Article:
For most visitors, the bright stalls of the modern Market Square are their most enduring memory of Finland’s capital.
Fruit, vegetables, fresh and smoked fish and snacks have been sold in the open air near the South Harbour since the 17th century. The dolls, clothes and wooden products are a more recent addition.
|Mon - Fri||6:30 –18:00 (6 p.m.)|
|Sat – Sun*||6:30 – 16:00 (4.p.m.)|
|* Open Sundays from mid-May to September|
Even today, fishing boats sail in from the archipelago, moor at the cholera basin and sell their fish direct to the public.
The name of this corner of the quay doesn't seem to hinder business and the food is quite safe. A skipper from the archipelago did die here from cholera, but that was in 1897.
In the middle of the Market Square is Helsinki’s oldest public monument, the Tsarina’s Stone. It is an obelisk of red granite topped by a globe and a double-headed eagle.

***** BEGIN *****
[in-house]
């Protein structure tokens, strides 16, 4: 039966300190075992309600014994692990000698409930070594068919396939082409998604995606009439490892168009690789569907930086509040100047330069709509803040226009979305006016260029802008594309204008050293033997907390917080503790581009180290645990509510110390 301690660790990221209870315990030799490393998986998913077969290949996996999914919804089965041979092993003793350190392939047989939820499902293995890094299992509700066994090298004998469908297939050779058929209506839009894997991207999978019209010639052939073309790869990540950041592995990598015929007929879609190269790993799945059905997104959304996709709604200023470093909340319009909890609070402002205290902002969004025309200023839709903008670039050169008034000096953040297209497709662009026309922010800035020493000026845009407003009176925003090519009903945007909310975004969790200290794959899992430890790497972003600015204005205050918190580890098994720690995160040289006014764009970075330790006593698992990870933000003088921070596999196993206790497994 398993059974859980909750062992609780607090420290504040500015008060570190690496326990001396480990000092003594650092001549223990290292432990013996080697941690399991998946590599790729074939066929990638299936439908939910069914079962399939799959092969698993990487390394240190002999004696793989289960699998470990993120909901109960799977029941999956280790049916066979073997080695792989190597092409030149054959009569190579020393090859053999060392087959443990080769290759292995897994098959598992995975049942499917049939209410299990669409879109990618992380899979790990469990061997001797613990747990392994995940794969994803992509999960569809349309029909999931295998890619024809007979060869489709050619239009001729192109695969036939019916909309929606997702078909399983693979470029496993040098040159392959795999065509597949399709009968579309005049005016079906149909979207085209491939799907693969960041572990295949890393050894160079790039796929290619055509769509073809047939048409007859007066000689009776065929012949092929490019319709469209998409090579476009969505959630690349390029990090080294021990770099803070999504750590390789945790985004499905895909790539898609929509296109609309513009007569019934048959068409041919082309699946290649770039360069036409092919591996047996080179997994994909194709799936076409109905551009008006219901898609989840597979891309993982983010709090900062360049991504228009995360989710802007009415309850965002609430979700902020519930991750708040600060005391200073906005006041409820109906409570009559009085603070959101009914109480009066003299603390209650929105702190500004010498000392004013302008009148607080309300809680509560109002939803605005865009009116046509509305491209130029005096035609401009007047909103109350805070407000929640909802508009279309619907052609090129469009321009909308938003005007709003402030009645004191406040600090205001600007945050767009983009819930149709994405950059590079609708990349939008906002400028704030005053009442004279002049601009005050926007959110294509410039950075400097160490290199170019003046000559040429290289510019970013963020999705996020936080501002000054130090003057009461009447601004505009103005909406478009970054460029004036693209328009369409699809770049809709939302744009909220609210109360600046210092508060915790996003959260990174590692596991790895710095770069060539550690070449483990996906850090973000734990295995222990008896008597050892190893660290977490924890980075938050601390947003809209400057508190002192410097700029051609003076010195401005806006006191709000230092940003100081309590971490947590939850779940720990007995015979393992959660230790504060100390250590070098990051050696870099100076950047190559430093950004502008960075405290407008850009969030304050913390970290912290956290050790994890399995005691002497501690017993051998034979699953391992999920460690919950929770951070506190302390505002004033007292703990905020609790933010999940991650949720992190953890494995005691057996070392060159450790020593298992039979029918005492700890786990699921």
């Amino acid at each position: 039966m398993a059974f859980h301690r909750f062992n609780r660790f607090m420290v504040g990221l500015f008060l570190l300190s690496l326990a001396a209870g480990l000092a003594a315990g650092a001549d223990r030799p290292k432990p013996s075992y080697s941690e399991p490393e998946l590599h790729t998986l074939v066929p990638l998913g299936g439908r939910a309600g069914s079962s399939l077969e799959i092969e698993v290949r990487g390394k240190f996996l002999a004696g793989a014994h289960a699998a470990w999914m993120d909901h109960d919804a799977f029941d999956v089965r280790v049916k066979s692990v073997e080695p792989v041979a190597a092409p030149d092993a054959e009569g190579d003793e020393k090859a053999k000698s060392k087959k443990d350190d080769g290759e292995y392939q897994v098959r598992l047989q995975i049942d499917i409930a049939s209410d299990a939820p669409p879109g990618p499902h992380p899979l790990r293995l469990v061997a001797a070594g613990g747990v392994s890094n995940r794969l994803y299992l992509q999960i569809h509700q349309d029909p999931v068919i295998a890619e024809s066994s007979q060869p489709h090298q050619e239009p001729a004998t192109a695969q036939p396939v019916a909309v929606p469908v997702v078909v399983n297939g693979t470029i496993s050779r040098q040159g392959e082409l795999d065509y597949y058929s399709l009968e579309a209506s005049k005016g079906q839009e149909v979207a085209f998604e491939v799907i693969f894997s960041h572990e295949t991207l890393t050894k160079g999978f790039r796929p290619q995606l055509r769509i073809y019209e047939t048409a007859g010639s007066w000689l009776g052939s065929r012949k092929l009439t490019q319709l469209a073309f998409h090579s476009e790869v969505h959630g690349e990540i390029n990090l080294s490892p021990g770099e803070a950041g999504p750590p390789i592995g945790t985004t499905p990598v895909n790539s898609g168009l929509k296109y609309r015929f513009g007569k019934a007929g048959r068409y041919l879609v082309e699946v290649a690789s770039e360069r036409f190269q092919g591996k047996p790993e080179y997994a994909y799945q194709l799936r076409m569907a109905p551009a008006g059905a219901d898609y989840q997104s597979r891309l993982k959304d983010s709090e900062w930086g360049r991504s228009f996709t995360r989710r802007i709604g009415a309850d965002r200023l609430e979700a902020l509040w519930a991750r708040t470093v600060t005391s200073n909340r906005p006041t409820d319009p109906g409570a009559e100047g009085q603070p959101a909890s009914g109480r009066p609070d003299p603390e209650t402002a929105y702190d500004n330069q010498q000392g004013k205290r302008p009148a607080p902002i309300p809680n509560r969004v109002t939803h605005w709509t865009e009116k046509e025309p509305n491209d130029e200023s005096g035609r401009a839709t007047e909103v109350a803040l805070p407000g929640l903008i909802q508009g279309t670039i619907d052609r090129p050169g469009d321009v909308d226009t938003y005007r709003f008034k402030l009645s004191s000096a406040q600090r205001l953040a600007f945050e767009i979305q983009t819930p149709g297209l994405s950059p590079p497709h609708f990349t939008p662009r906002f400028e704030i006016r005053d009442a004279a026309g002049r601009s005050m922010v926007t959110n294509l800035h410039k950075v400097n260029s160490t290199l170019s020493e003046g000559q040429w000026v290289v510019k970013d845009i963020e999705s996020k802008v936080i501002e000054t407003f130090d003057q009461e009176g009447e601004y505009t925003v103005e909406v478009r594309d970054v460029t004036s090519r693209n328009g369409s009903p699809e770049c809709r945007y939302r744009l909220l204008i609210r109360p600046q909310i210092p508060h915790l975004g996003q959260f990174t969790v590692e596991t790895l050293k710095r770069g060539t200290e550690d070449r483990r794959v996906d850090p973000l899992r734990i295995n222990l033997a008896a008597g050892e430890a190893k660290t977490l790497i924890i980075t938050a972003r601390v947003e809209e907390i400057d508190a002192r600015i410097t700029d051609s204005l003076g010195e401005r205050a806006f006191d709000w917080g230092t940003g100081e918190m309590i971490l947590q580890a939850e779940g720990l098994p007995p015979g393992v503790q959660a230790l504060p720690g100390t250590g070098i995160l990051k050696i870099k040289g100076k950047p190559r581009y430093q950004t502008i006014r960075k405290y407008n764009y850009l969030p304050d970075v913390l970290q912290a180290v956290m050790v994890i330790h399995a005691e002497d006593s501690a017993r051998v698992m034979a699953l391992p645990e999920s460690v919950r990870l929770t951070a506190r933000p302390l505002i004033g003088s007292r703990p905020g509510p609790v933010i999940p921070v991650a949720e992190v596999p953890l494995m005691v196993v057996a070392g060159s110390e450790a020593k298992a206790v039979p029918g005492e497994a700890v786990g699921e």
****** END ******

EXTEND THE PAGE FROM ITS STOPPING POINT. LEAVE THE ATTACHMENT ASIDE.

This was the emblem used by the Tsars of Russia. The eagle’s breastplate shows a lion, the coat of arms of Finland. The monument was erected in 1835 in honour of the visit by Tsar Nikolai I and the Tsarina Alexandra, who stepped ashore here.
|Market Hall open|
|Mon - Fri||8:00 –18:00 (6 p.m.)|
|Sat||8:00 – 16:00 (4.p.m.)|
In 1917, the year of the Russian Revolution and Finland’s independence, Russian seamen took down the globe and eagle, but the Finns kept them safe and they were put back in 1971. There are few places anywhere else where original monuments to the old Russian royal family still exist.
Nearby is the old market hall. It is Finland’s oldest, having been built in 1889, but is now more like a delicatessen than a market place.